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How to Get Promoted in a Restaurant

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Like any other business or office, getting a promotion in the restaurant industry requires you to be hardworking, passionate, dedicated and competent. Making positive changes to your work schedule and routine is a great way to gain your employer's attention — such as turning up to work early, taking on extra shifts and finding out more about the restaurant business.

Go to work early and be productive. Getting up an hour early is one of the most straightforward things you can change about your working routine, but it is also something that should really get you noticed. Ensure that you spend those extra hours doing something proactive and relevant like finishing extra jobs and cleaning — do not turn up early just to spend time chatting and gossiping with other people.

Exploit any opportunities offered by your employers. Take on any extra shifts or jobs that your boss is handing out because it will show you are dedicated and reliable. Turning down opportunities is likely to paint you as someone who does not care about the company.

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Sell yourself as a team player. There is no doubt that any successful restaurant relies on its team to work together — pick up the slack for other people and help lead and manage the team, if the opportunity arises. Your efforts should not go unnoticed by your boss, and helping out your fellow employees will get them on your side if they have a say in our promotion.

Learn more about the restaurant industry and the company you work for. In particular, find out about the company's competition and think of ways in which the restaurant can rise above the others. Also, learn the financial operation of the restaurant — if you can spot any areas where you can suggest improvements, you will come across as someone who cares about the restaurant. The most likely places for improvement in a restaurant include the kitchen/service relationship and the size and cost of dishes on the menu.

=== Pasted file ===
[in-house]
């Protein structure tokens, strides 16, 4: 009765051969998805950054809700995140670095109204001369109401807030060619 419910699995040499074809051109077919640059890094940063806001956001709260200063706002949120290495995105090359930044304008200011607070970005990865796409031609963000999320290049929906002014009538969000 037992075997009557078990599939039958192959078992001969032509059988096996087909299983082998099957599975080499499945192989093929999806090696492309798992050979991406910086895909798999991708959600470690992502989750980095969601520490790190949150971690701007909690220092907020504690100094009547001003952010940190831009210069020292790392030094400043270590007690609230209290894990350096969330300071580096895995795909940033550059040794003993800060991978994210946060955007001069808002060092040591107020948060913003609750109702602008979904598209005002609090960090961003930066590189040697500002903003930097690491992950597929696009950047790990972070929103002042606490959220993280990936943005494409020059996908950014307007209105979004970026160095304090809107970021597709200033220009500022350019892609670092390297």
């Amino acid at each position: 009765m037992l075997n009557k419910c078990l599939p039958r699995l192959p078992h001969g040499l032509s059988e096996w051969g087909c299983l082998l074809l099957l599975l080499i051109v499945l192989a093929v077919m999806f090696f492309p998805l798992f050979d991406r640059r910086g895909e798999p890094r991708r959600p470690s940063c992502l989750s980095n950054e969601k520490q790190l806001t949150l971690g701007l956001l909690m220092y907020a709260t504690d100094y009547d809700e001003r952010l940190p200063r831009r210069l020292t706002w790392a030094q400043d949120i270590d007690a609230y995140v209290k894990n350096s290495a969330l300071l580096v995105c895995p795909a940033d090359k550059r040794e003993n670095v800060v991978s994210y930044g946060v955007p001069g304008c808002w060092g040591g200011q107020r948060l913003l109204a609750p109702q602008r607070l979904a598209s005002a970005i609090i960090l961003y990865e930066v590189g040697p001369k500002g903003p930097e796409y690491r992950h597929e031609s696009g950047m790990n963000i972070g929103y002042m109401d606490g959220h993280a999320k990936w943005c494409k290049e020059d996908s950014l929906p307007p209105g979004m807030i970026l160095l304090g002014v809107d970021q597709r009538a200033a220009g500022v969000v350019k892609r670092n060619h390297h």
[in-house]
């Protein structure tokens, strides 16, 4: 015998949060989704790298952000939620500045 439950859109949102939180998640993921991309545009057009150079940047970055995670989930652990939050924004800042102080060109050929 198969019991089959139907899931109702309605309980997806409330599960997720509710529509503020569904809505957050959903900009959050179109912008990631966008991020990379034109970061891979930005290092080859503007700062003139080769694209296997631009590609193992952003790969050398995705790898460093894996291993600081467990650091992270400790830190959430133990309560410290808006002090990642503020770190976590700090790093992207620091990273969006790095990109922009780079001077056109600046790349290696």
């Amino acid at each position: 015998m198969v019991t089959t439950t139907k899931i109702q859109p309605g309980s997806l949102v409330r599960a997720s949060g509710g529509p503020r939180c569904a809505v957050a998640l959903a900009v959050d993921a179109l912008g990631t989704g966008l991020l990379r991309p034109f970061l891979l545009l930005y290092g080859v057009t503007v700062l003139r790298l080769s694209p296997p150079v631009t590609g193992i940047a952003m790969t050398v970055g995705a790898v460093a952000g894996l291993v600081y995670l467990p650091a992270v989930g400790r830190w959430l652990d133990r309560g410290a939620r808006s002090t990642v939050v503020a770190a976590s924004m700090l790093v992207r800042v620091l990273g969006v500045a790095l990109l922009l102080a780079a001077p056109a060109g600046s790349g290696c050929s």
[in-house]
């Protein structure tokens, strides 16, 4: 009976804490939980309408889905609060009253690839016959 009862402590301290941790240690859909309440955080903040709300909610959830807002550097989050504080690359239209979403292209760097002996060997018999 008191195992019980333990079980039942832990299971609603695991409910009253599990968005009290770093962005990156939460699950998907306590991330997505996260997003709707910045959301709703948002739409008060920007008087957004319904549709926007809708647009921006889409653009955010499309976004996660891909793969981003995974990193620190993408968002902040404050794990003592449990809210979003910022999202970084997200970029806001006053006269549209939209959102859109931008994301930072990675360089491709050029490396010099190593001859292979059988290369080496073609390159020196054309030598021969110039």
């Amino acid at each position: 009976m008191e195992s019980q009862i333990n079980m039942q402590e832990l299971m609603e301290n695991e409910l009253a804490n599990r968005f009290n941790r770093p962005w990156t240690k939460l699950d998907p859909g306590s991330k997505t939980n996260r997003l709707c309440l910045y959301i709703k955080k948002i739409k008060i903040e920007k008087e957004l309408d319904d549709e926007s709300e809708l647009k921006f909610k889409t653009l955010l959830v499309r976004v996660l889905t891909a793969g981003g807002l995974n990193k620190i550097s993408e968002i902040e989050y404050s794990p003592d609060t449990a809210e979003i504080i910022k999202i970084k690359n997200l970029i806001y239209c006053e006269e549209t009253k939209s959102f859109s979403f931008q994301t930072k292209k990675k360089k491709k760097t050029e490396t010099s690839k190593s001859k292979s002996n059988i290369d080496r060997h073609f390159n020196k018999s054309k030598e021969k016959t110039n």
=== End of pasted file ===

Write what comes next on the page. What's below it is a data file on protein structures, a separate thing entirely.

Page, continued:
Improve your chances of promotion by taking on more responsibility. Promotions usually mean more power but you must also be dependable — demonstrate responsibility by taking on extra jobs around the restaurant like laying tables, cleaning cutlery or rotating stock. Stand out more by doing these jobs even when you are not asked to.

Turn up to work everyday in a cheerful manner and try to be as friendly as possible. Restaurants often promote based on what the staff think collectively — if your colleagues and manager like you as a person, you will be more likely to be recommended. Customers will also have a say in your promotion, so be friendly and polite to them because they might comment to the manager on how friendly and helpful you were.

Wait for your chance and do not push it. Promotion will not be offered to you within a week, so be prepared to wait for a few months at least. Your manager might be assessing your long-term commitment and dedication before he decides to make a move.


Learning about the business and restaurant industry will be useful when it comes to an interview. Going out of your way to learn and understand these things will put you a head above the opposition.


Avoid boasting and bragging in front of the manager and staff — confidence is a great quality but cockiness and smarminess are not.


Matthew Caines began writing and editing in 2008 and has since gained valuable experience in the publishing industry working for national publications such as "The Guardian," "Sartorial Male," "AREA Magazine," "Food & Drink Magazine," "Redbrick Newspaper" and "REACH Magazine." He has a Bachelor of Arts in history from the University of Birmingham, U.K.